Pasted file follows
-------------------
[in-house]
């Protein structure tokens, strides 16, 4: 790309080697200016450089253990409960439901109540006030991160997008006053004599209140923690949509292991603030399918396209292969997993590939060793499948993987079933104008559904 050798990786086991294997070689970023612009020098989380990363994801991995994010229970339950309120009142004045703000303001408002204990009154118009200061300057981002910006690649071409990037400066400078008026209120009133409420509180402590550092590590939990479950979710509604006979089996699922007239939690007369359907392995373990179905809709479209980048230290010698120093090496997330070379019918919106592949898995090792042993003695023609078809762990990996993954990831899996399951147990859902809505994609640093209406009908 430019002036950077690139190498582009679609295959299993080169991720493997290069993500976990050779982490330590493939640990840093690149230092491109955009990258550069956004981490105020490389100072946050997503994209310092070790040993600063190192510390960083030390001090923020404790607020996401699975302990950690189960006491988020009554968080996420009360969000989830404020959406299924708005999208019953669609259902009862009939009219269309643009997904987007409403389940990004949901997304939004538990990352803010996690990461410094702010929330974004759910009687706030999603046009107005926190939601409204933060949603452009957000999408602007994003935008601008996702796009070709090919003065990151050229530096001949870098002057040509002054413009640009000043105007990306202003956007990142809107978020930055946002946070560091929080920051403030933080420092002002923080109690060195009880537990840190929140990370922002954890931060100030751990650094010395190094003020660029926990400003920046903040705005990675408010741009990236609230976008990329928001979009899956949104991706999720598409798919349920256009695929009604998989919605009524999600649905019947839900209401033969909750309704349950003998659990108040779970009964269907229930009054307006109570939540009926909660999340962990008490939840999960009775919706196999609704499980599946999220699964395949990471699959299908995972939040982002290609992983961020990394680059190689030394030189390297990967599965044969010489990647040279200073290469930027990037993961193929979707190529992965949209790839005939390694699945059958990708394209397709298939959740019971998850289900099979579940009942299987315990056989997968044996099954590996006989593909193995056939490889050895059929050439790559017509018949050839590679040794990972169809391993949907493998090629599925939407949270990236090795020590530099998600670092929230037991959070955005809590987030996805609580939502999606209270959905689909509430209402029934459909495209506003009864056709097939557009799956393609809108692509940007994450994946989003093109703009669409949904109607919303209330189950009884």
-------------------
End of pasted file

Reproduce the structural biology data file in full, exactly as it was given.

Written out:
[in-house]
């Protein structure tokens, strides 16, 4: 790309080697200016450089253990409960439901109540006030991160997008006053004599209140923690949509292991603030399918396209292969997993590939060793499948993987079933104008559904 050798990786086991294997070689970023612009020098989380990363994801991995994010229970339950309120009142004045703000303001408002204990009154118009200061300057981002910006690649071409990037400066400078008026209120009133409420509180402590550092590590939990479950979710509604006979089996699922007239939690007369359907392995373990179905809709479209980048230290010698120093090496997330070379019918919106592949898995090792042993003695023609078809762990990996993954990831899996399951147990859902809505994609640093209406009908 430019002036950077690139190498582009679609295959299993080169991720493997290069993500976990050779982490330590493939640990840093690149230092491109955009990258550069956004981490105020490389100072946050997503994209310092070790040993600063190192510390960083030390001090923020404790607020996401699975302990950690189960006491988020009554968080996420009360969000989830404020959406299924708005999208019953669609259902009862009939009219269309643009997904987007409403389940990004949901997304939004538990990352803010996690990461410094702010929330974004759910009687706030999603046009107005926190939601409204933060949603452009957000999408602007994003935008601008996702796009070709090919003065990151050229530096001949870098002057040509002054413009640009000043105007990306202003956007990142809107978020930055946002946070560091929080920051403030933080420092002002923080109690060195009880537990840190929140990370922002954890931060100030751990650094010395190094003020660029926990400003920046903040705005990675408010741009990236609230976008990329928001979009899956949104991706999720598409798919349920256009695929009604998989919605009524999600649905019947839900209401033969909750309704349950003998659990108040779970009964269907229930009054307006109570939540009926909660999340962990008490939840999960009775919706196999609704499980599946999220699964395949990471699959299908995972939040982002290609992983961020990394680059190689030394030189390297990967599965044969010489990647040279200073290469930027990037993961193929979707190529992965949209790839005939390694699945059958990708394209397709298939959740019971998850289900099979579940009942299987315990056989997968044996099954590996006989593909193995056939490889050895059929050439790559017509018949050839590679040794990972169809391993949907493998090629599925939407949270990236090795020590530099998600670092929230037991959070955005809590987030996805609580939502999606209270959905689909509430209402029934459909495209506003009864056709097939557009799956393609809108692509940007994450994946989003093109703009669409949904109607919303209330189950009884």